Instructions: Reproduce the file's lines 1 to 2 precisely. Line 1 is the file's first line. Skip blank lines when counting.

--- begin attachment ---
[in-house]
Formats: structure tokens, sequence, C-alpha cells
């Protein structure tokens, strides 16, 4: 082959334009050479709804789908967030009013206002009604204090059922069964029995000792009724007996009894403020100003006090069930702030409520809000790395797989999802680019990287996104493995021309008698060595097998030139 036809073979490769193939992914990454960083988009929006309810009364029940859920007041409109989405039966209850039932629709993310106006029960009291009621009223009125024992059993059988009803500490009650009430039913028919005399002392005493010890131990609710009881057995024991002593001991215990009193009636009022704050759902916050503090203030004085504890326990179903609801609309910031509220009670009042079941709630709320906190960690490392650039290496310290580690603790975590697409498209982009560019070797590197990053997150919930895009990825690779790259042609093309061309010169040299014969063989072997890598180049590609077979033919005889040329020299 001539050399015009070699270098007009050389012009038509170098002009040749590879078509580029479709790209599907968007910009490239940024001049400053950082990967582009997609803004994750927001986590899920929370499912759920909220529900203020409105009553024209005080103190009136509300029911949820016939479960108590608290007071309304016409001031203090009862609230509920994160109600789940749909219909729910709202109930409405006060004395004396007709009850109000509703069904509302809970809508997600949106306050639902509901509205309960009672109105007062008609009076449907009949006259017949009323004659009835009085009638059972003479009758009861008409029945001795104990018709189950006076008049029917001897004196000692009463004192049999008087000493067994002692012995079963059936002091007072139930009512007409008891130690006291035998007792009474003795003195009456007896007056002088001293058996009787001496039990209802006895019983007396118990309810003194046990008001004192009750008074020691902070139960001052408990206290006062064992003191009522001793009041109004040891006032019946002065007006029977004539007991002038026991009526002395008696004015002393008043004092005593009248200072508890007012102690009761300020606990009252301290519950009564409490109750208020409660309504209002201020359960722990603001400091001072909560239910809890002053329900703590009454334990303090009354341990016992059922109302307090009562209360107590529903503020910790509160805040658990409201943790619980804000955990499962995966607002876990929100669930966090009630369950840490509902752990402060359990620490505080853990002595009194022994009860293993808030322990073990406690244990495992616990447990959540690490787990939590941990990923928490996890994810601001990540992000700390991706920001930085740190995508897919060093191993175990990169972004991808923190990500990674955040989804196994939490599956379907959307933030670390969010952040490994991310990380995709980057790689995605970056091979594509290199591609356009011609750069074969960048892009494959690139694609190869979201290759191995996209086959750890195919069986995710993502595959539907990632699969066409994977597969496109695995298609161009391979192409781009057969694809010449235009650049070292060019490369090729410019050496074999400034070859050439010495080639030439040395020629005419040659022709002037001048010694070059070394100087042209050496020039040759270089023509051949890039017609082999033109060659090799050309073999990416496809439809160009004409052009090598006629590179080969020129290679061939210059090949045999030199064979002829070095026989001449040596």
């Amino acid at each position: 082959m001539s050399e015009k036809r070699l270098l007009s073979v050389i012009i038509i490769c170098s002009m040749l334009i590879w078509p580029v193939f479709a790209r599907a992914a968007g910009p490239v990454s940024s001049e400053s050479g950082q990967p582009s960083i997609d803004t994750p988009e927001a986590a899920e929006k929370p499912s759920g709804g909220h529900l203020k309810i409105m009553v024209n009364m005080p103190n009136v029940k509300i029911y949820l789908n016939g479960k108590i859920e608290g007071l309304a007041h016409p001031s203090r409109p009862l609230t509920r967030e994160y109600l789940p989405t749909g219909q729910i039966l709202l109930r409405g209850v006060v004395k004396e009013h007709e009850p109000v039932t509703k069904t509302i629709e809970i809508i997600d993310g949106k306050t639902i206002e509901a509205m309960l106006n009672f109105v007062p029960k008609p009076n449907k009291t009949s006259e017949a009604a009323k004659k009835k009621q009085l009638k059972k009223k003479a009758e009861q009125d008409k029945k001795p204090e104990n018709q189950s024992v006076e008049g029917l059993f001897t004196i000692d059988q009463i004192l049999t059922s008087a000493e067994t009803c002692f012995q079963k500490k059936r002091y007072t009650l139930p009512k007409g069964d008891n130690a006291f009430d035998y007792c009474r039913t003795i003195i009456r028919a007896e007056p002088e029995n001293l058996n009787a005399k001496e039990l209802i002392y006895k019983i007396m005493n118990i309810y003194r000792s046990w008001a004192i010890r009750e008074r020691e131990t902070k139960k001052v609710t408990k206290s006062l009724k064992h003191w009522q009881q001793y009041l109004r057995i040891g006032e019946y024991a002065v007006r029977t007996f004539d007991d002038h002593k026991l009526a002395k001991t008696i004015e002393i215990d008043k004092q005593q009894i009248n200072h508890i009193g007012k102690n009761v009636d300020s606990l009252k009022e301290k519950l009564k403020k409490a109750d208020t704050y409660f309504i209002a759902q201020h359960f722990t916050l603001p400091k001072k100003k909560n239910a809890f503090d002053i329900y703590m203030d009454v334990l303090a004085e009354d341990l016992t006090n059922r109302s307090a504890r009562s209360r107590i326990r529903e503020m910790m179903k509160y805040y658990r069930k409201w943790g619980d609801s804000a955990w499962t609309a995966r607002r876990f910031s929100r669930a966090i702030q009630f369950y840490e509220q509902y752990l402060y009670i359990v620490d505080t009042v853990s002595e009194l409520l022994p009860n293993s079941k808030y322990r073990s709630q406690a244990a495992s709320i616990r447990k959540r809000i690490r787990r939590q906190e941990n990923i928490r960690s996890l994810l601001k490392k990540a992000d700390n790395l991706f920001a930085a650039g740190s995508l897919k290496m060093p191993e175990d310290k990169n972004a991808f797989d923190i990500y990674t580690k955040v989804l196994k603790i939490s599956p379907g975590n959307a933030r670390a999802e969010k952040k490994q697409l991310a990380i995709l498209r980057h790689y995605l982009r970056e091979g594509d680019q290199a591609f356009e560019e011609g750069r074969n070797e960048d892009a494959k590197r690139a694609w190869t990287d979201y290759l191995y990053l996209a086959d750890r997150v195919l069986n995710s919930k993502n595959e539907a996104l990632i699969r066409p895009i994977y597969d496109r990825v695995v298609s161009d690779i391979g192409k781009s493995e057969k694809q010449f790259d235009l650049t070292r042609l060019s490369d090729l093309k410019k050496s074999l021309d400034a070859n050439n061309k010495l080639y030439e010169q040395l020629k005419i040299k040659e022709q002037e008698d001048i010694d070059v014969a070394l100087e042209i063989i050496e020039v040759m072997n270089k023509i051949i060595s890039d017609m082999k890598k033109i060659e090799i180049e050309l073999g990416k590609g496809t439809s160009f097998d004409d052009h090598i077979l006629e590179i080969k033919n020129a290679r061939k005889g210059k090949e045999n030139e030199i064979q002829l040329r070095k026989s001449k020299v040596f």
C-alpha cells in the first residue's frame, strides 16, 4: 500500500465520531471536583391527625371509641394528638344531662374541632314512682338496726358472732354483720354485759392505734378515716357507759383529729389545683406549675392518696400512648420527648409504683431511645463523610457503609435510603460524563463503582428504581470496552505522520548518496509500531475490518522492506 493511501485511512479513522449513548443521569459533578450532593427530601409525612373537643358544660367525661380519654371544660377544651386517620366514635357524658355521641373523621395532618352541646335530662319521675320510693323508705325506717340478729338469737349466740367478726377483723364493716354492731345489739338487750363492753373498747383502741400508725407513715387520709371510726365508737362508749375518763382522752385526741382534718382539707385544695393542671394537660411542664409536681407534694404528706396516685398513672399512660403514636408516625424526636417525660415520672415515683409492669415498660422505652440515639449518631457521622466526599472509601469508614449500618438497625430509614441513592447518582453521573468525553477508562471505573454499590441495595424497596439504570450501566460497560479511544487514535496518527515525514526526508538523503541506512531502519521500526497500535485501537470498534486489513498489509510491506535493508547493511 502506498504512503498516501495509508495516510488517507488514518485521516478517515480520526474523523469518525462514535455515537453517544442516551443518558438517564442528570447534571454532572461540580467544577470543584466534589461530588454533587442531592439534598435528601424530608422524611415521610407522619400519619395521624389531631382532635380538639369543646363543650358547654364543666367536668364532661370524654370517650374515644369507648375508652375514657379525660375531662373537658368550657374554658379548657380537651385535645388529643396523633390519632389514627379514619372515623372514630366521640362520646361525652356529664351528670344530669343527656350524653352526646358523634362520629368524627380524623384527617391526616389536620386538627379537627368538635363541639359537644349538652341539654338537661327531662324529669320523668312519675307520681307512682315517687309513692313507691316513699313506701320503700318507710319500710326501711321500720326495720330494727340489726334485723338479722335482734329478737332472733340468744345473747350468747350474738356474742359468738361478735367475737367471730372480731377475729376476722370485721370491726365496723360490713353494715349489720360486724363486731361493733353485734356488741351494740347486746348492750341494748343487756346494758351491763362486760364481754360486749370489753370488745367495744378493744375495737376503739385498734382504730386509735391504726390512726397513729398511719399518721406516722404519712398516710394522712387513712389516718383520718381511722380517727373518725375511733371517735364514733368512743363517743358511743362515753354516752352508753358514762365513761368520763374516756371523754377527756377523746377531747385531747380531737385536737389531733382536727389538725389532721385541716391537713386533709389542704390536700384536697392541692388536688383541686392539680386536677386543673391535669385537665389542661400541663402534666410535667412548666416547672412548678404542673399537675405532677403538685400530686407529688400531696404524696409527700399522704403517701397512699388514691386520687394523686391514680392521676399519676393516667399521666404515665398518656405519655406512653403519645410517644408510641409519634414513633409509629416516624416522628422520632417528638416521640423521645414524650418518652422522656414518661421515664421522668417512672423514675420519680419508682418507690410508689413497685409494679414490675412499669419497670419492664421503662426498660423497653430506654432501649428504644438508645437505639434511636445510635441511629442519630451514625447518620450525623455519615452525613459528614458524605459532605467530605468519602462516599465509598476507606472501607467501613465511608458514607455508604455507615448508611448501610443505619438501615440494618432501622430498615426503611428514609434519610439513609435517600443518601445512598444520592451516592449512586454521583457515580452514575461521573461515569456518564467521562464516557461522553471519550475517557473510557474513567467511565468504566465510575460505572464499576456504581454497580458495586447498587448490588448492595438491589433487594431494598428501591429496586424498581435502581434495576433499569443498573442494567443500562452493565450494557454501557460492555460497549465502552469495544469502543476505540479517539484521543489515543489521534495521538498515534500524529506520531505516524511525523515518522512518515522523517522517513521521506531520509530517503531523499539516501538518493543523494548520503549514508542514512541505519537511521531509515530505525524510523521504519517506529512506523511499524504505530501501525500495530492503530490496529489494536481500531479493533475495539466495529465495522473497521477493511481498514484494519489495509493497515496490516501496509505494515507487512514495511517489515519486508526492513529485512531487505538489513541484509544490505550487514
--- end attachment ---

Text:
[in-house]
Formats: structure tokens, sequence, C-alpha cells